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What if just vibes are enough for Manchester United? - UNLOCKED FOR ANNOYING MAN UTD FANS
Look, if you care so much about what I think on this, here it is.
This article was written for paid subscribers, but I’m letting the record state for everyone mad at me on Twitter that this is, essentially, my full position on Ole Gunnar Solskjaer. It was originally published on 31st August 2021.
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Ole Gunnar Solskjaer is a manager, not a coach.
I don’t think this is a positive or a negative. It’s simply how he works. Sir Alex Ferguson, Arsene Wenger, Bill Shankly and Brian Clough were all very much managers rather than coaches. Solskjaer’s top four rivals Pep Guardiola, Jurgen Klopp and Thomas Tuchel might all be coaches to varying degrees, but that doesn’t mean one way is better than the other.
“I've never hidden the fact that I've got coaches who are better than me on the pitch”, Solskjaer has explained in the past. “The main chunks of the sessions, that's Kieran [McKenna], Michael [Carrick], Martyn [Pert] and Fletch [Darren Fletcher]. They do them.
"But man-management is my passion. I've got other skills, of course, but you've got to look at what other people can bring to the table that you can't. For me, to get the best out of every single player, by hook or by crook, by praise or by stick, that's an art and a science."
This can at times be a big strength. Someone like Luke Shaw seems to have clearly benefited from Solskjaer’s man-management work up close. The left back’s ability has never been in doubt, and he’s worked with some excellent coaches in the past who have given him a strong tactical framework. But Solskjaer seems to have helped build his mentality and confidence in a way that’s really let him play his best football, for both club and country.
It does, though, mean his instinct won’t be to solve problems in a more tactical manner. When Liverpool struggled to break down weaker opponents in Jurgen Klopp’s first two years, the answer was to alter the team’s possession approach from what had worked so well for the manager in Germany, placing more emphasis on creating through the full-backs. When Pep Guardiola was trying to figure out how to stop the Bundesliga’s rapid counter-attacks, the answer was to essentially invent a new position: Philipp Lahm and David Alaba were simultaneously full-backs and central midfielders.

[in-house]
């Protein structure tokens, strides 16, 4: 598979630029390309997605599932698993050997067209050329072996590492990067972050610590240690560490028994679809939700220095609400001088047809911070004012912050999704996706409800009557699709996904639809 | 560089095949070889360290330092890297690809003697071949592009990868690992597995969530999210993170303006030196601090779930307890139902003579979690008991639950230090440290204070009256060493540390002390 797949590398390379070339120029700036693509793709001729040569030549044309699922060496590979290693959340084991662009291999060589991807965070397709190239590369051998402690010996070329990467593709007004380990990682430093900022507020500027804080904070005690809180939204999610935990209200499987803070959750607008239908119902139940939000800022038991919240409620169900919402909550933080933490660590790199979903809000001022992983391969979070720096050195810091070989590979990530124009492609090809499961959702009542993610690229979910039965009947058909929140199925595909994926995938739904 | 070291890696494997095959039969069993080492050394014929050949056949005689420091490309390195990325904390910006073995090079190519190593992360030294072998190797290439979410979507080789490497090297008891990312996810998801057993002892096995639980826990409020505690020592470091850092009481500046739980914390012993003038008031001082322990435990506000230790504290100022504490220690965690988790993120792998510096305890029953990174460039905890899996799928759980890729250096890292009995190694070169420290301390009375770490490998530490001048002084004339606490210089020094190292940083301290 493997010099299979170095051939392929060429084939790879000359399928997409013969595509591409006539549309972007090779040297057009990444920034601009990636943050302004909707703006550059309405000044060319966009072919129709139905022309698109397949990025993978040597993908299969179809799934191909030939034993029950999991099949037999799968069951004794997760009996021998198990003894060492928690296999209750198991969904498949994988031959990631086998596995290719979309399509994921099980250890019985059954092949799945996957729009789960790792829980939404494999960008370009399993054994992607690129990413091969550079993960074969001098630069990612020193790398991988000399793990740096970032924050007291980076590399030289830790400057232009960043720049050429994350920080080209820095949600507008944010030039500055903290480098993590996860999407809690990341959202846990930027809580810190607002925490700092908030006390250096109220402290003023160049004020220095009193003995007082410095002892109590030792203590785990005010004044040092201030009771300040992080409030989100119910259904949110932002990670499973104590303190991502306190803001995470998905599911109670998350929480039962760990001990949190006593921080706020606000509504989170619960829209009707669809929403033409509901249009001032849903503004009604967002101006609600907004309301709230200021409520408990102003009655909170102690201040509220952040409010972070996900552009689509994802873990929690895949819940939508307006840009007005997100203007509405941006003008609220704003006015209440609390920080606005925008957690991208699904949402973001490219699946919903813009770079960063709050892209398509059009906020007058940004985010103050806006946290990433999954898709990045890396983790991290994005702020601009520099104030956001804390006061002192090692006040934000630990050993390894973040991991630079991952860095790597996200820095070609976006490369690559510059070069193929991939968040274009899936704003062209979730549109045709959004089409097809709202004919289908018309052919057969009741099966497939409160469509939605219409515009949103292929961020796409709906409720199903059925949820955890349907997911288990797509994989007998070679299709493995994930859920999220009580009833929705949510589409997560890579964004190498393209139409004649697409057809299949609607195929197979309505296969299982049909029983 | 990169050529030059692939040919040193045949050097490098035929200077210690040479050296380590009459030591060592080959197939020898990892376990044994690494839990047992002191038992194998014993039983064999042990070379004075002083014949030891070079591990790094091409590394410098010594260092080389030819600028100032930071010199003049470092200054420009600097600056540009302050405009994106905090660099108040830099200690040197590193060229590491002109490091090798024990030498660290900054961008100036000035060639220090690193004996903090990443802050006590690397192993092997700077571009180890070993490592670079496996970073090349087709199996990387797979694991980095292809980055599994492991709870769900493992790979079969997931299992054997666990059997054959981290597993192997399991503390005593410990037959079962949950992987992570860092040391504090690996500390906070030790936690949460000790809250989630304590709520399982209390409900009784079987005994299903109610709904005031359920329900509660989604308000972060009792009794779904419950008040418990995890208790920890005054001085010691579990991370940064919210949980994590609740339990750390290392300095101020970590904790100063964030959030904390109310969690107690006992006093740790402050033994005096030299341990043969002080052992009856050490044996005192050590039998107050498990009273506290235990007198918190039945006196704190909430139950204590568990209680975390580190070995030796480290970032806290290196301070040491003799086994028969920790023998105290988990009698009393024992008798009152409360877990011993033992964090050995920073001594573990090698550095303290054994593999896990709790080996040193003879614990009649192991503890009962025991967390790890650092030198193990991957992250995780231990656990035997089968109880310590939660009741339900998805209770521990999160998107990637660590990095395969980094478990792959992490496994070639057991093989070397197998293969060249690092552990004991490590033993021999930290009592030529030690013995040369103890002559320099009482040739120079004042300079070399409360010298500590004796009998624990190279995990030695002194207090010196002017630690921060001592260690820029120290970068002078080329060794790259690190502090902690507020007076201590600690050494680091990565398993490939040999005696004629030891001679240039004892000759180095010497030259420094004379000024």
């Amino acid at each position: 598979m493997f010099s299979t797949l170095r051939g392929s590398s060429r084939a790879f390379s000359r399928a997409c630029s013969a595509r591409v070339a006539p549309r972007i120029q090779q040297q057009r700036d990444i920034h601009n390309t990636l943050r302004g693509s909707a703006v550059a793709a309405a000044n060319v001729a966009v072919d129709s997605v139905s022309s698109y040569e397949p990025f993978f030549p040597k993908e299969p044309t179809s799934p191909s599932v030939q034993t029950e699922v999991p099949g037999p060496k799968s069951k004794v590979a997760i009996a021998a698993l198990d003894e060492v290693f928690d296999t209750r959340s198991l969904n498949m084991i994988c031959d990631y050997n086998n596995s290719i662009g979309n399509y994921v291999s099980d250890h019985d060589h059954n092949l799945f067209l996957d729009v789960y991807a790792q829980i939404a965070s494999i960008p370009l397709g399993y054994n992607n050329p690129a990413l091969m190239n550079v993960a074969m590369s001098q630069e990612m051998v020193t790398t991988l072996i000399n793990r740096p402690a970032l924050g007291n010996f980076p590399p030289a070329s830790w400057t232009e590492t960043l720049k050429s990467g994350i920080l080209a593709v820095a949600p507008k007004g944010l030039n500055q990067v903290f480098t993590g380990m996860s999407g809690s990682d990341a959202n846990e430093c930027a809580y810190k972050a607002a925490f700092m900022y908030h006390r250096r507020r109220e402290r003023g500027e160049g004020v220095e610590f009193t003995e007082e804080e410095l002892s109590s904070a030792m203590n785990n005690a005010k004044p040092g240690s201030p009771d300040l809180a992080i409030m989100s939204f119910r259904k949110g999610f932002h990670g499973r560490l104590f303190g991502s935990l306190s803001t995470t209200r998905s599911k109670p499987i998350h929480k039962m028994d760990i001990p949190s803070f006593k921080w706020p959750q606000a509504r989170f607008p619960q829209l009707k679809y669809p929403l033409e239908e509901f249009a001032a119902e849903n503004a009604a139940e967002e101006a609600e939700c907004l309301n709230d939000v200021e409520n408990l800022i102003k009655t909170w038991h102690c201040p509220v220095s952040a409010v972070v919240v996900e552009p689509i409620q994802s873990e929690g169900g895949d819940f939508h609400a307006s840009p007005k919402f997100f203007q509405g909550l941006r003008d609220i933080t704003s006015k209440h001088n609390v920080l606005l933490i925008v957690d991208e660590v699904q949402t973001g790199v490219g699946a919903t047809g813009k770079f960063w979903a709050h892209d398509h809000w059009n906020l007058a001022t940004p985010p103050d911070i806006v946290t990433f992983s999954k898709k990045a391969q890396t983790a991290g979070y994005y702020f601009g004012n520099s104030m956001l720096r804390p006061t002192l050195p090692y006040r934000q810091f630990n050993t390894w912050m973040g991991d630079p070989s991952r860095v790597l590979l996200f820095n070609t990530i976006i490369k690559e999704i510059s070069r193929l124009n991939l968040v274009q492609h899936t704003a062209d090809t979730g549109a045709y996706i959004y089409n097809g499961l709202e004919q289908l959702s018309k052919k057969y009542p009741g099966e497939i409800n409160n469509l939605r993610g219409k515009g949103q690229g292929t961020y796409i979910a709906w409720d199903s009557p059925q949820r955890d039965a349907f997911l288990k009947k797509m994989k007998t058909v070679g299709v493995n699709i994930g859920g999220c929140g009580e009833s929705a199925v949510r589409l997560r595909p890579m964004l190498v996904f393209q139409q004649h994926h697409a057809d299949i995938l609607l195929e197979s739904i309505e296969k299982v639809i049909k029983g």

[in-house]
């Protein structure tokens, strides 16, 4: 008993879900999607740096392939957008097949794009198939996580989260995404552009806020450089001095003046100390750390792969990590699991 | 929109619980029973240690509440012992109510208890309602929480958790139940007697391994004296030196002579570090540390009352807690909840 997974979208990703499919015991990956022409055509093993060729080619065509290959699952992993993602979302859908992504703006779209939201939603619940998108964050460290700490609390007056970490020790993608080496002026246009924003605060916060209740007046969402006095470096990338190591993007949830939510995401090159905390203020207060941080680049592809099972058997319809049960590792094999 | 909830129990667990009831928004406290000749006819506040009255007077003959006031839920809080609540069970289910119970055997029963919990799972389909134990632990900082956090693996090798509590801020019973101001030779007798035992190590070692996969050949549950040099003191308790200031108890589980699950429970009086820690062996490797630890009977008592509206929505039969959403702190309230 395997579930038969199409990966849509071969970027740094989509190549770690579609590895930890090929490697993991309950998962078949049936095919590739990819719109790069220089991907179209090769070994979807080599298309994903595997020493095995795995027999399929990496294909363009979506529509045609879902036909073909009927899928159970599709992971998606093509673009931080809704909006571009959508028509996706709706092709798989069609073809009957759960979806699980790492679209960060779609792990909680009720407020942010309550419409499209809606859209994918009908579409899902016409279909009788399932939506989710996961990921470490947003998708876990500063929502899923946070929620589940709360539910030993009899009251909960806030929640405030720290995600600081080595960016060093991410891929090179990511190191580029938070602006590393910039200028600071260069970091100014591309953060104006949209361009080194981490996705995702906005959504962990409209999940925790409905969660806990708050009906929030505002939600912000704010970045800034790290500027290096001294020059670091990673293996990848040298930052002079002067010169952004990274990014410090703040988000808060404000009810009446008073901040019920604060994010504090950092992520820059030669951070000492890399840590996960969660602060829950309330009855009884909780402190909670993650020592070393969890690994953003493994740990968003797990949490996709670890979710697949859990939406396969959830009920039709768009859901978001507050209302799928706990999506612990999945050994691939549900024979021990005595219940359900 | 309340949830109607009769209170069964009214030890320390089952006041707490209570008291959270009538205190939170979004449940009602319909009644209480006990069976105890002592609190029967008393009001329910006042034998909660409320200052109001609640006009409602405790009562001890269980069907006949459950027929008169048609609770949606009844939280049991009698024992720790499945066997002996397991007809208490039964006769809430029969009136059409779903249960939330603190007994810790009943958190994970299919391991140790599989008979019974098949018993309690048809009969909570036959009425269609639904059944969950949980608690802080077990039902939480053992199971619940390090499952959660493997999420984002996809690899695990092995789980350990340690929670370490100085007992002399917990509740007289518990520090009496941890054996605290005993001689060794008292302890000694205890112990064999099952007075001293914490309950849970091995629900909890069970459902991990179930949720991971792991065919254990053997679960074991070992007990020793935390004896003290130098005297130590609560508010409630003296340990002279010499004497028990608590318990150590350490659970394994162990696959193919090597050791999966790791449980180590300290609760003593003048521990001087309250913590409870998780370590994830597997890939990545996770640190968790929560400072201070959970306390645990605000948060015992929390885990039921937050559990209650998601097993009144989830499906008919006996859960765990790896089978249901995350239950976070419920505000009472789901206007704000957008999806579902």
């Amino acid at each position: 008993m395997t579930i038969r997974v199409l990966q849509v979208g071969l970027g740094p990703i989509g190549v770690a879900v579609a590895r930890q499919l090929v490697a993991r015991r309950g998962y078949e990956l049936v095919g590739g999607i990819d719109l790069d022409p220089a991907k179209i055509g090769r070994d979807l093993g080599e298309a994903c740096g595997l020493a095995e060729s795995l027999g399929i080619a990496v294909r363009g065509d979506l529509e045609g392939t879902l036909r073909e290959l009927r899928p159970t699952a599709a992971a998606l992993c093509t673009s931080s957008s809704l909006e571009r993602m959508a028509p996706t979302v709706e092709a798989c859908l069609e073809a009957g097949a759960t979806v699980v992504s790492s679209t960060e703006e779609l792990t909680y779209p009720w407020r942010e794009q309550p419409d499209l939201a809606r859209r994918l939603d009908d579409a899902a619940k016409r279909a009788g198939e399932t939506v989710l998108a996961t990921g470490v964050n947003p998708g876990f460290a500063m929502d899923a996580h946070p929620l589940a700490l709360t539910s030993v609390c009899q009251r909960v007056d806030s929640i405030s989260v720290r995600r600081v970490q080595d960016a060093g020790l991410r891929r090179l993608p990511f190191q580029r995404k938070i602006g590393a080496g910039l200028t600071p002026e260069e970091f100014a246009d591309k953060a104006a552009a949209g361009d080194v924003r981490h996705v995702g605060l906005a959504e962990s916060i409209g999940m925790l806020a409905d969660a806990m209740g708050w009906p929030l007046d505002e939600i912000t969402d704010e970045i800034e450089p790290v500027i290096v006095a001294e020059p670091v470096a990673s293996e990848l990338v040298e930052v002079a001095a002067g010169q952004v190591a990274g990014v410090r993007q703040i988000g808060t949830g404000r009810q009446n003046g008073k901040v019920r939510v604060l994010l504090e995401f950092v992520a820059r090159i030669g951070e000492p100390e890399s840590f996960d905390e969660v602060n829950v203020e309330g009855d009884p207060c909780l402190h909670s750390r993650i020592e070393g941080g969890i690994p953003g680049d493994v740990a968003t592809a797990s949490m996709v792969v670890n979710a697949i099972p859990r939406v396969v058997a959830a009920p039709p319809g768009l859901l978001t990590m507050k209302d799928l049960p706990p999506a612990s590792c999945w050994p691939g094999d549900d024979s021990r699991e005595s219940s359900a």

Solskjaer seems unlikely to do that. When there’s a tactical problem in the side, it’s going to need to be solved by bringing in the right player. I don’t want to suggest this can’t work. Man Utd had a huge problem in possession that got fixed in a stroke by signing Bruno Fernandes. I don’t mean to say they simply threw money at the problem, though that is clearly a factor. You have to target the right profile of player to fix the problem, which is something they struggled to do under Louis van Gaal and Jose Mourinho. In recent windows, they seem to have achieved a higher level of competence lacking under those managers. Adding more of these good players will make the team better because duh.
The 1-0 win over Wolves was Solskjaer’s Man Utd encapsulated. The patterns of play weren’t clear. Jadon Sancho started on the left with Daniel James on the right, and this suited neither player. Sancho had a very frustrating game looking to get on the ball and drift inside, but Wolves condensed the pitch there pretty easily. With Luke Shaw on the overlap and Paul Pogba’s natural left-drifting tendencies, this is always the side United attack from, so it’s obvious where the opponent should focus on. On the opposite side, James and Aaron Wan-Bissaka had much more time and space on the ball in recognition of their much poorer quality in possession. Simply switching James and Sancho would’ve helped a lot. The reason it didn’t happen is, I would imagine, Sancho has told Solskjaer he prefers the left. Solskjaer, prioritising man management, has put the player’s needs before the tactical fit.